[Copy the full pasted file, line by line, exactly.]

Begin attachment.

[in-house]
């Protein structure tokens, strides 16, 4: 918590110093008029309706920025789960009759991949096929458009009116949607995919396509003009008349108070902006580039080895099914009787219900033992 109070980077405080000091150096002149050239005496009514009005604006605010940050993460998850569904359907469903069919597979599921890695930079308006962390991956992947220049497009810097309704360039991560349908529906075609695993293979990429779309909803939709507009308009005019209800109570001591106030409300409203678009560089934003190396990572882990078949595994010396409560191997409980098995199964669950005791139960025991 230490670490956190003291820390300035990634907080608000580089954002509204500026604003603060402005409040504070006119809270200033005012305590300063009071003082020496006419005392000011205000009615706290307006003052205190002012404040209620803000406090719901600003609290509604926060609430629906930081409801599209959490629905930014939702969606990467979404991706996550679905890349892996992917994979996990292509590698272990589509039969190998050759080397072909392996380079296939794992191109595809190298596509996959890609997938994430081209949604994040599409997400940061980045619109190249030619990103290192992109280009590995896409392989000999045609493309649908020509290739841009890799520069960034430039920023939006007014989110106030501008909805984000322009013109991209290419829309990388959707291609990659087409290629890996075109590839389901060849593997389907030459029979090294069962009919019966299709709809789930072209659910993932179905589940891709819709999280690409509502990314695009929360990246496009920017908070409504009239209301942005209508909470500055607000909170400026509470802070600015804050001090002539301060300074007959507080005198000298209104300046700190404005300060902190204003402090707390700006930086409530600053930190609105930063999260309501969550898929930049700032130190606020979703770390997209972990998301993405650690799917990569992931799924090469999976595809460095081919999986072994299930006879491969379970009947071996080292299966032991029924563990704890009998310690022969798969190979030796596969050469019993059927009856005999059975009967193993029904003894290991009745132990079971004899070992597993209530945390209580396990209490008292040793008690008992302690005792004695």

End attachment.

[in-house]
């Protein structure tokens, strides 16, 4: 918590110093008029309706920025789960009759991949096929458009009116949607995919396509003009008349108070902006580039080895099914009787219900033992 109070980077405080000091150096002149050239005496009514009005604006605010940050993460998850569904359907469903069919597979599921890695930079308006962390991956992947220049497009810097309704360039991560349908529906075609695993293979990429779309909803939709507009308009005019209800109570001591106030409300409203678009560089934003190396990572882990078949595994010396409560191997409980098995199964669950005791139960025991 230490670490956190003291820390300035990634907080608000580089954002509204500026604003603060402005409040504070006119809270200033005012305590300063009071003082020496006419005392000011205000009615706290307006003052205190002012404040209620803000406090719901600003609290509604926060609430629906930081409801599209959490629905930014939702969606990467979404991706996550679905890349892996992917994979996990292509590698272990589509039969190998050759080397072909392996380079296939794992191109595809190298596509996959890609997938994430081209949604994040599409997400940061980045619109190249030619990103290192992109280009590995896409392989000999045609493309649908020509290739841009890799520069960034430039920023939006007014989110106030501008909805984000322009013109991209290419829309990388959707291609990659087409290629890996075109590839389901060849593997389907030459029979090294069962009919019966299709709809789930072209659910993932179905589940891709819709999280690409509502990314695009929360990246496009920017908070409504009239209301942005209508909470500055607000909170400026509470802070600015804050001090002539301060300074007959507080005198000298209104300046700190404005300060902190204003402090707390700006930086409530600053930190609105930063999260309501969550898929930049700032130190606020979703770390997209972990998301993405650690799917990569992931799924090469999976595809460095081919999986072994299930006879491969379970009947071996080292299966032991029924563990704890009998310690022969798969190979030796596969050469019993059927009856005999059975009967193993029904003894290991009745132990079971004899070992597993209530945390209580396990209490008292040793008690008992302690005792004695």